## Econometrics

### Regression Weighting

Types of weighting

• Analytic Weights : Useful when dealing with averages in data by providing a proportional weight given number of obs.
• Sampling Weights (Inverse Probability Weights) : Useful when dealing with data that has missing values.

Stata makes this very easy by just attaching aweight or pweight to the end of the regression line. However, in R, it requires a bit of understanding for each packages. The lm() function only does analytic weighting, but for sampling weights, the survey package is used to to build a survey design object and run glm(). By default, the survey package uses sampling weights.

Sample data.frame (from dput)

  data <- structure(list(lexptot = c(9.1595012302023, 9.86330744180814,
8.92372556833205, 8.58202430280175, 10.1133857229336), progvillm = c(1L,
1L, 1L, 1L, 0L), sexhead = c(1L, 1L, 0L, 1L, 1L), agehead = c(79L,
43L, 52L, 48L, 35L), weight = c(1.04273509979248, 1.01139605045319,
1.01139605045319, 1.01139605045319, 0.76305216550827)), .Names = c("lexptot",
"progvillm", "sexhead", "agehead", "weight"), class = c("tbl_df",
"tbl", "data.frame"), row.names = c(NA, -5L))

Analytic Weights

lm.analytic <- lm(lexptot ~ progvillm + sexhead + agehead, data = data, weight = weight)
summary(lm.analytic)

Output

Call:
lm(formula = lexptot ~ progvillm + sexhead + agehead, data = data,
weights = weight)

Weighted Residuals:
1          2          3          4          5
9.249e-02  5.823e-01  0.000e+00 -6.762e-01 -1.527e-16

Coefficients:
Estimate Std. Error t value Pr(>|t|)
(Intercept) 10.016054   1.744293   5.742    0.110
progvillm   -0.781204   1.344974  -0.581    0.665
sexhead      0.306742   1.040625   0.295    0.818
agehead     -0.005983   0.032024  -0.187    0.882

Residual standard error: 0.8971 on 1 degrees of freedom
Multiple R-squared:  0.467, Adjusted R-squared:  -1.132
F-statistic: 0.2921 on 3 and 1 DF,  p-value: 0.8386

Sampling Weights (IPW)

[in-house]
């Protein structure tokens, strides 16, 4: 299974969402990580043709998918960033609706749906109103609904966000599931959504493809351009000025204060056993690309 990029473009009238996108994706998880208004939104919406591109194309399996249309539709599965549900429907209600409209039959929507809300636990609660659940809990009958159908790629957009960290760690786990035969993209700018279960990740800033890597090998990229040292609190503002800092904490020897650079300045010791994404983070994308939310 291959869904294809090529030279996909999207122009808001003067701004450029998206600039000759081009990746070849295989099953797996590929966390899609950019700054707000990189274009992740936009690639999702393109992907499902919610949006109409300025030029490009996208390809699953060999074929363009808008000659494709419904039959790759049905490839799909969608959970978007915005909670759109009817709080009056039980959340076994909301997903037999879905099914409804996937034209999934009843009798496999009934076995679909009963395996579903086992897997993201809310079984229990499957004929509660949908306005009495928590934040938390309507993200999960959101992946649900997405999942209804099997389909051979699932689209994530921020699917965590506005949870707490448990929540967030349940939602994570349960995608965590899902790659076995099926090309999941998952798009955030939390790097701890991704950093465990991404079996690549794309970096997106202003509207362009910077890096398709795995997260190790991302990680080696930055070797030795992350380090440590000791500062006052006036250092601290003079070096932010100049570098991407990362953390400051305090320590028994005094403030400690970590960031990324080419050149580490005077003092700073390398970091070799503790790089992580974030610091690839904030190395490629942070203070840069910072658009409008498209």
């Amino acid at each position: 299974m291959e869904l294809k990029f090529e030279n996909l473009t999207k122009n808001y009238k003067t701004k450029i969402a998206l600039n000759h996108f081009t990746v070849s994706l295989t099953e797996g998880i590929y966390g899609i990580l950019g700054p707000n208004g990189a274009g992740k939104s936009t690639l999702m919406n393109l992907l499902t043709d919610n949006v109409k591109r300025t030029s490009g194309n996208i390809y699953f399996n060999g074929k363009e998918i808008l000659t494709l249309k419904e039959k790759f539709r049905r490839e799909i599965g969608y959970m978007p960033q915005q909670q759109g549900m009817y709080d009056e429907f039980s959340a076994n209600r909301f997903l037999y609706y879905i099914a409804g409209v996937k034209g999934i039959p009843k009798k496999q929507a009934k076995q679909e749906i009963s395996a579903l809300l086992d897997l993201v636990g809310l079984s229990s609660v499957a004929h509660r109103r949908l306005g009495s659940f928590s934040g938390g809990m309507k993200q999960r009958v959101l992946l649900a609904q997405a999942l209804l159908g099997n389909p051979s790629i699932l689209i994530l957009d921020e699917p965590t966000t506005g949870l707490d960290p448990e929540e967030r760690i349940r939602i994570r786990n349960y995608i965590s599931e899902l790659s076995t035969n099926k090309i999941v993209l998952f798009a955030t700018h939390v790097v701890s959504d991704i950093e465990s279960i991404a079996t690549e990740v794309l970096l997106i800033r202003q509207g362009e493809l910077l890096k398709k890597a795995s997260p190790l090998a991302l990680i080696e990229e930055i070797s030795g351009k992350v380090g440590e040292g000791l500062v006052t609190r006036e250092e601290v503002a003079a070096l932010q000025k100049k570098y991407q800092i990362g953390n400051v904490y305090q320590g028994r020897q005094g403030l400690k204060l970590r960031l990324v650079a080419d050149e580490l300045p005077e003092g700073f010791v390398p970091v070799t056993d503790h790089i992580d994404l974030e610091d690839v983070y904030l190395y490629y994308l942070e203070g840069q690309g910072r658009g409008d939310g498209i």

data$X <- 1:nrow(data) # Create unique id # Build survey design object with unique id, ipw, and data.frame des1 <- svydesign(id = ~X, weights = ~weight, data = data) # Run glm with survey design object prog.lm <- svyglm(lexptot ~ progvillm + sexhead + agehead, design=des1) Output : Call: svyglm(formula = lexptot ~ progvillm + sexhead + agehead, design = des1) Survey design: svydesign(id = ~X, weights = ~weight, data = data) Coefficients: Estimate Std. Error t value Pr(>|t|) (Intercept) 10.016054 0.183942 54.452 0.0117 * progvillm -0.781204 0.640372 -1.220 0.4371 sexhead 0.306742 0.397089 0.772 0.5813 agehead -0.005983 0.014747 -0.406 0.7546 --- Signif. codes: 0 ‘***’ 0.001 ‘**’ 0.01 ‘*’ 0.05 ‘.’ 0.1 ‘ ’ 1 (Dispersion parameter for gaussian family taken to be 0.2078647) Number of Fisher Scoring iterations: 2 Note that the coefficients are the same, but the standard errors have been reduced from the analytic weighting. ## Spatial Visualization ### Interpolating Contour Maps Some prelimimary research has lead me into the world of Spatial Plotting in R. Below is a small example of average precipitation in California during 2000. The code consists of building spatial objects, interpolation of data points, and then plotting with ggplot2. For simplicity, the data has already been manipulated, tidied and provided below. Source for data is from PRISM Data set (164 mb) : CA_2000_appt.csv R Code : California.R Libraries  library(plyr) # Data manipulation library(dplyr) # Data manipulation library(ggplot2) # Final Plot library(automap) # For Spacial Data library(akima) # For interpolation Creating Spatial Object The first step is to build a spatial object consisting of California latitude and longitude coordinates for the entire state. This will allow the object to be plotted correctly with the precipitation spatial points built below.  CA_2000_appt <- read.csv("CA_2000_appt.csv") sub_data = as.data.frame(CA_2000_appt) coord_vars = c("latitude","longitude") data_vars = setdiff(colnames(sub_data), coord_vars) # All colnames except for Lat/Long sp_points = SpatialPoints(sub_data[,coord_vars]) # All lat/long in Spatial Point format sp_df = SpatialPointsDataFrame(sp_points, # Spatial Data Frame of lat/long and remaining cols sub_data[,data_vars,drop=FALSE]) regions <- c("california") map_base_data <- filter(map_data("state"), region == "california") # Get California lat/long coord. map_base_data <- rename(map_base_data, longitude = long) # Rename columns map_base_data <- rename(map_base_data, latitude = lat) # Creates a Spatial Polygon for each state with lat/long # ---> Used for plotting the map state_regions = function(x) { # Gets lat/long for each state to build Spatial Polygon state = unique(x$region)